PAST PRESS

  • 2015 (5)
  • 2014 (49)
  • 2013 (32)
  • 2012 (32)
  • 2011 (25)
  • 2010 (18)
  • 2009 (25)
  • 2008 (13)


  • RECENT PRESS COVERAGE

    Bill Carson brings friends, collaborators together for Groundhog Day concert | Sun. Jan. 25, 2015

    Post & Courier

    He’s probably not the first one you’ll notice on stage. His is a small white flame charisma, not a raging red burn.

    Bill Carson is slight, bespectacled, quiet, perfectly content to show off his friends. He stands there, unassuming, behind his twangy hollow-body guitar.

    FULL STORY »

    Patricia Boinest Potter creates abstract, multidimensional maps | Wed. Jan. 21, 2015

    Charleston City Paper

    If you were to try to describe the work of Alabama-based artist Patricia Boinest Potter, you would probably find yourself gravitating toward phrases like “three-dimensional,” “mixed media,” and “inspired by nature” — descriptors, in other words, that are solid, simple, understandable. Of course, these are also terms that tell you almost nothing.

    FULL STORY »

    At the intersection of mapping and metaphysics | Sun. Jan. 18, 2015

    The Anniston Star

    “Patterns of Place” by Anniston artist Pat Potter is a collection of abstract three-dimensional maps, based on a 100-mile stretch of northern Alabama from Little River Canyon to Mount Cheaha. The exhibit consists of six large “map tables” and 100 smaller “map insets.”

    FULL STORY »

    Anniston artist Pat Potter is poised for national recognition | Sun. Jan. 18, 2015

    The Anniston Star

    When Pat Potter became a grandmother, she didn’t want a grandmother name like “Grandmother” or “Nana.” She wanted to be called “Magic.”

    And so she is.

    Like the alchemists of old, Pat Potter is able to transform, well, maybe not lead into gold, but ideas into substance, artifacts into art.

    FULL STORY »

    Something Unlike Anything You’ve Ever Seen Is Coming to the Halsey | Thu. Jan. 15, 2015

    The College Today

    The Halsey Institute of Contemporary Art at the College of Charleston kicks off 2015 with the Patricia Boinest Potter’s exhibit, Patterns of Place. The opening reception is on Friday, January 23, from 6:30 p.m. to 8 p.m., and will be open to the public and include refreshments and light hors d’oeuvres. The following day – Saturday, January 24 – there will be a gallery walkthrough with the artist at 2 p.m. There is also a curator-led walkthrough at 6 p.m. on Thursday, March 5. The exhibit will be on view until March 7, 2015.

    FULL STORY »

    Obey Giant artist picks Halsey show as top moment of 2014 | Wed. Dec. 31, 2014

    Charleston City Paper

    In a blog post today, street artist Shepard Fairey laid out his top five moments of 2014 and lo and behold: the show he did this May at the Halsey Institute for Contemporary Art was number one. The Insistent Image: Recurring Motifs in the Art of Shepard Fairey and Jasper Johns comprised not only Fairey’s prints and paintings, but also four murals and one installation in five different spots in Charleston. (Read our cover story, “Raw Power: Shepard Fairey explores empire and the American Dream this Spoleto season,” on the exhibit here.)

    FULL STORY »

    Spotlight on Halsey Institute of Contemporary Art | Wed. Dec. 10, 2014

    National Endowment for the Arts

    The Halsey Institute of Contemporary Art may be housed in a modest suite of gallery and office space on the College of Charleston campus, but its reach far exceeds its physical footprint. With a primary focus on artists “in the margins,” as Chief Curator Mark Sloan puts it, the museum shines a spotlight on artists who, given the depth, quality, and imaginative impact of their work deserve to be much better known. As we learned when we spoke with Sloan by telephone, the Halsey deploys a number of strategies to support the artists it shows.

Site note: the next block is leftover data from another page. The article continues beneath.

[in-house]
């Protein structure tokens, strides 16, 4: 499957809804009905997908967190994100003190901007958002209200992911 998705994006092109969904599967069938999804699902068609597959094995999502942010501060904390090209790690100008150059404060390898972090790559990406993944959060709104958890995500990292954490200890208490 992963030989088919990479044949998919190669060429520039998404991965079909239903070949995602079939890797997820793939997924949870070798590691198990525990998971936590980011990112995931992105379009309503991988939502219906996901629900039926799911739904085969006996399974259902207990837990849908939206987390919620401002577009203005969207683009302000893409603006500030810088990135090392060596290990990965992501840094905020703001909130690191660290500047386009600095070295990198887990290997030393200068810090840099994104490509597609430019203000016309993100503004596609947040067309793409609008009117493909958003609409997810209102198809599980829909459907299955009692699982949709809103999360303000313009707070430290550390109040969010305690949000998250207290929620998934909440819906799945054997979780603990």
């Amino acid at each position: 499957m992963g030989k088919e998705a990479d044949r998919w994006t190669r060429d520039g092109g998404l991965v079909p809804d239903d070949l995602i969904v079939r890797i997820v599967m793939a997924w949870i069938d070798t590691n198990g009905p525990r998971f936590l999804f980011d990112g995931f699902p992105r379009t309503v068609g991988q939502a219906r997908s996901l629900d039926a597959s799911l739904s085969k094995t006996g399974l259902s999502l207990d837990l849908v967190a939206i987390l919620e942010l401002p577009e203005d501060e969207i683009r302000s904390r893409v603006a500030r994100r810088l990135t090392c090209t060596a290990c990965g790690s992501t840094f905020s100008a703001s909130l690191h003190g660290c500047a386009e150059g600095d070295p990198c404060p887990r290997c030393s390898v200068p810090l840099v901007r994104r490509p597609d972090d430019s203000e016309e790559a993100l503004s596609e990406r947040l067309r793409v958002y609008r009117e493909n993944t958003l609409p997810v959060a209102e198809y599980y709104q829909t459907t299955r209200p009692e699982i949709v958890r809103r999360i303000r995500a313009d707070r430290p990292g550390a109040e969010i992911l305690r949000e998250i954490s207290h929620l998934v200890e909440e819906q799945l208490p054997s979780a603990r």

FULL STORY »

    Poetic arts and shadow puppets with Indonesian multimedia artist Jumaadi | Wed. Nov. 19, 2014

    Cistern Yard

    There’s something quite startling about Indonesian artist Jumaadi’s art style. Echoing the primeval cave drawing of Lascaux, or perhaps the pottery art of ancient Greece, Jumaadi captures beautifully stylized depictions of human and animal nature alike in his newest art collection,  Jumaadi: forgive me not to miss you not, on display now at the Halsey Institute of Contemporary Art.

    FULL STORY »

    New exhibit opens at Halsey | Mon. Oct. 27, 2014

    Cistern Yard

    “I discover something new each time I step into the galleries.” Karen Ann Myers, Associate Directory of the Halsey, said. The mission of the Halsey Institute of Contemporary Art, the Colleges’ on campus art gallery is to “provide a multidisciplinary laboratory for the production, presentation, interpretation, and dissemination of ideas by innovative visual artists from around the world.” Their latest exhibition, which opened Oct. 17, does just that featuring the work of relatively unknown Indonesian multimedia artist Jumaadi alongside one of Picassos’ lesser known collaborations Diurnes.

    FULL STORY »

    Indonesian artist Jumaadi paints in an ancient language | Wed. Oct. 15, 2014

    Charleston City Paper

    Looking at the Indonesian artist Jumaadi’s works, one is reminded of art from long, long ago: ancient Greece, perhaps, or the cave paintings of Lascaux.

    It’s not because of any similarities in style. Jumaadi’s work, which will be on display at the Halsey Institute of Contemporary Art through Dec. 6, is rougher, without the formal constraints of the Greeks or the fluidity of Lascaux. Rather, it’s because Jumaadi’s visual language, like those bygone artists, is one of archetype. Rain, trees, wild beasts, and stark, disembodied human faces haunt his paintings and drawings, creating a world of primordial and universal symbols that one could devote much time, and anthropological study, to reading.

    FULL STORY »

    Community Partners 2014